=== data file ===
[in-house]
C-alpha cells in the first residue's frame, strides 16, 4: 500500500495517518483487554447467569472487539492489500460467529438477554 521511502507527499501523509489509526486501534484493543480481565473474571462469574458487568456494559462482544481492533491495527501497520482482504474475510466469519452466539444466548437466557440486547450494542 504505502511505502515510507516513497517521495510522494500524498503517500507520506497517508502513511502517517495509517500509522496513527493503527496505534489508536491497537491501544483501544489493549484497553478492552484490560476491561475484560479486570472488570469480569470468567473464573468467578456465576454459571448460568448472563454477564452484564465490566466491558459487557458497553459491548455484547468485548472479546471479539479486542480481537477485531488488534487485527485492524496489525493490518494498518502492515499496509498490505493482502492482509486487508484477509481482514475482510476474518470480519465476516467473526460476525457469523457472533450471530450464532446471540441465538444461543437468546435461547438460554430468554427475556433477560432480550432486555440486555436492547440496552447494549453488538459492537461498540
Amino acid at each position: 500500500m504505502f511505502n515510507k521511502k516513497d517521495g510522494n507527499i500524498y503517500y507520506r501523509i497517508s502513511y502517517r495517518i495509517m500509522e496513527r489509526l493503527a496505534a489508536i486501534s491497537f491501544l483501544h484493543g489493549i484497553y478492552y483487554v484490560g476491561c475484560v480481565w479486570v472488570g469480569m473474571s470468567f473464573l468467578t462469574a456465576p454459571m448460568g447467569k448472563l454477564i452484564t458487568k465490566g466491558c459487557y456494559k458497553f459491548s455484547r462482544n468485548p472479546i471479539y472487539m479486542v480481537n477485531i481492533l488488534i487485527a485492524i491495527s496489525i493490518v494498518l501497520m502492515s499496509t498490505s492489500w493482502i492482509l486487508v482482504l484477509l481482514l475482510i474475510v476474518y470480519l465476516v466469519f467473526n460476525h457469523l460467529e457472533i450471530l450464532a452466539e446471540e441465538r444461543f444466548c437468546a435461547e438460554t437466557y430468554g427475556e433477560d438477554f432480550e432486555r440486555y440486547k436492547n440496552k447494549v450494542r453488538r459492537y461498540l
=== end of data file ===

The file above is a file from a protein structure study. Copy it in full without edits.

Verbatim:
[in-house]
C-alpha cells in the first residue's frame, strides 16, 4: 500500500495517518483487554447467569472487539492489500460467529438477554 521511502507527499501523509489509526486501534484493543480481565473474571462469574458487568456494559462482544481492533491495527501497520482482504474475510466469519452466539444466548437466557440486547450494542 504505502511505502515510507516513497517521495510522494500524498503517500507520506497517508502513511502517517495509517500509522496513527493503527496505534489508536491497537491501544483501544489493549484497553478492552484490560476491561475484560479486570472488570469480569470468567473464573468467578456465576454459571448460568448472563454477564452484564465490566466491558459487557458497553459491548455484547468485548472479546471479539479486542480481537477485531488488534487485527485492524496489525493490518494498518502492515499496509498490505493482502492482509486487508484477509481482514475482510476474518470480519465476516467473526460476525457469523457472533450471530450464532446471540441465538444461543437468546435461547438460554430468554427475556433477560432480550432486555440486555436492547440496552447494549453488538459492537461498540
Amino acid at each position: 500500500m504505502f511505502n515510507k521511502k516513497d517521495g510522494n507527499i500524498y503517500y507520506r501523509i497517508s502513511y502517517r495517518i495509517m500509522e496513527r489509526l493503527a496505534a489508536i486501534s491497537f491501544l483501544h484493543g489493549i484497553y478492552y483487554v484490560g476491561c475484560v480481565w479486570v472488570g469480569m473474571s470468567f473464573l468467578t462469574a456465576p454459571m448460568g447467569k448472563l454477564i452484564t458487568k465490566g466491558c459487557y456494559k458497553f459491548s455484547r462482544n468485548p472479546i471479539y472487539m479486542v480481537n477485531i481492533l488488534i487485527a485492524i491495527s496489525i493490518v494498518l501497520m502492515s499496509t498490505s492489500w493482502i492482509l486487508v482482504l484477509l481482514l475482510i474475510v476474518y470480519l465476516v466469519f467473526n460476525h457469523l460467529e457472533i450471530l450464532a452466539e446471540e441465538r444461543f444466548c437468546a435461547e438460554t437466557y430468554g427475556e433477560d438477554f432480550e432486555r440486555y440486547k436492547n440496552k447494549v450494542r453488538r459492537y461498540l